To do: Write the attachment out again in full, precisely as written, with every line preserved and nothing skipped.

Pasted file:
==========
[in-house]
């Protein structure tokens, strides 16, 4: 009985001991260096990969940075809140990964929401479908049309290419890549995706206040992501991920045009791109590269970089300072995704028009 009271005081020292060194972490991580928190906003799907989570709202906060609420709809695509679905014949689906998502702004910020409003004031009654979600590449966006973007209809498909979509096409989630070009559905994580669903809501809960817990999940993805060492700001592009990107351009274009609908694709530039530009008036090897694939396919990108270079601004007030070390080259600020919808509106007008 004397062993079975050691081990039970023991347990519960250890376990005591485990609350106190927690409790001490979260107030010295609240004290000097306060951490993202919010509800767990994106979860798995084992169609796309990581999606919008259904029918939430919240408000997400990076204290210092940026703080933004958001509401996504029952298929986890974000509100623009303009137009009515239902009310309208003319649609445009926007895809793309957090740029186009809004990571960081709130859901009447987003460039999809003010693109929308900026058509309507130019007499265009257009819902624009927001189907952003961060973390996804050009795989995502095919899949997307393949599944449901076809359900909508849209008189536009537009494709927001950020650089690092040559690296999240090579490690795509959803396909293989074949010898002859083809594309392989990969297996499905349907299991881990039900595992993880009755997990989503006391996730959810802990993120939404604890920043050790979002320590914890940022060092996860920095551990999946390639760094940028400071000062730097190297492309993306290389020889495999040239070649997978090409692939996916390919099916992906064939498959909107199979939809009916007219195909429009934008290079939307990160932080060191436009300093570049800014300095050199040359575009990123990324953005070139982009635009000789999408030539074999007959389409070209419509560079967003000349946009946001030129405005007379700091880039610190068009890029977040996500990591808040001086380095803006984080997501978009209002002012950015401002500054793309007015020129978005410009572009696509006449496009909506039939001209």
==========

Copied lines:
[in-house]
């Protein structure tokens, strides 16, 4: 009985001991260096990969940075809140990964929401479908049309290419890549995706206040992501991920045009791109590269970089300072995704028009 009271005081020292060194972490991580928190906003799907989570709202906060609420709809695509679905014949689906998502702004910020409003004031009654979600590449966006973007209809498909979509096409989630070009559905994580669903809501809960817990999940993805060492700001592009990107351009274009609908694709530039530009008036090897694939396919990108270079601004007030070390080259600020919808509106007008 004397062993079975050691081990039970023991347990519960250890376990005591485990609350106190927690409790001490979260107030010295609240004290000097306060951490993202919010509800767990994106979860798995084992169609796309990581999606919008259904029918939430919240408000997400990076204290210092940026703080933004958001509401996504029952298929986890974000509100623009303009137009009515239902009310309208003319649609445009926007895809793309957090740029186009809004990571960081709130859901009447987003460039999809003010693109929308900026058509309507130019007499265009257009819902624009927001189907952003961060973390996804050009795989995502095919899949997307393949599944449901076809359900909508849209008189536009537009494709927001950020650089690092040559690296999240090579490690795509959803396909293989074949010898002859083809594309392989990969297996499905349907299991881990039900595992993880009755997990989503006391996730959810802990993120939404604890920043050790979002320590914890940022060092996860920095551990999946390639760094940028400071000062730097190297492309993306290389020889495999040239070649997978090409692939996916390919099916992906064939498959909107199979939809009916007219195909429009934008290079939307990160932080060191436009300093570049800014300095050199040359575009990123990324953005070139982009635009000789999408030539074999007959389409070209419509560079967003000349946009946001030129405005007379700091880039610190068009890029977040996500990591808040001086380095803006984080997501978009209002002012950015401002500054793309007015020129978005410009572009696509006449496009909506039939001209």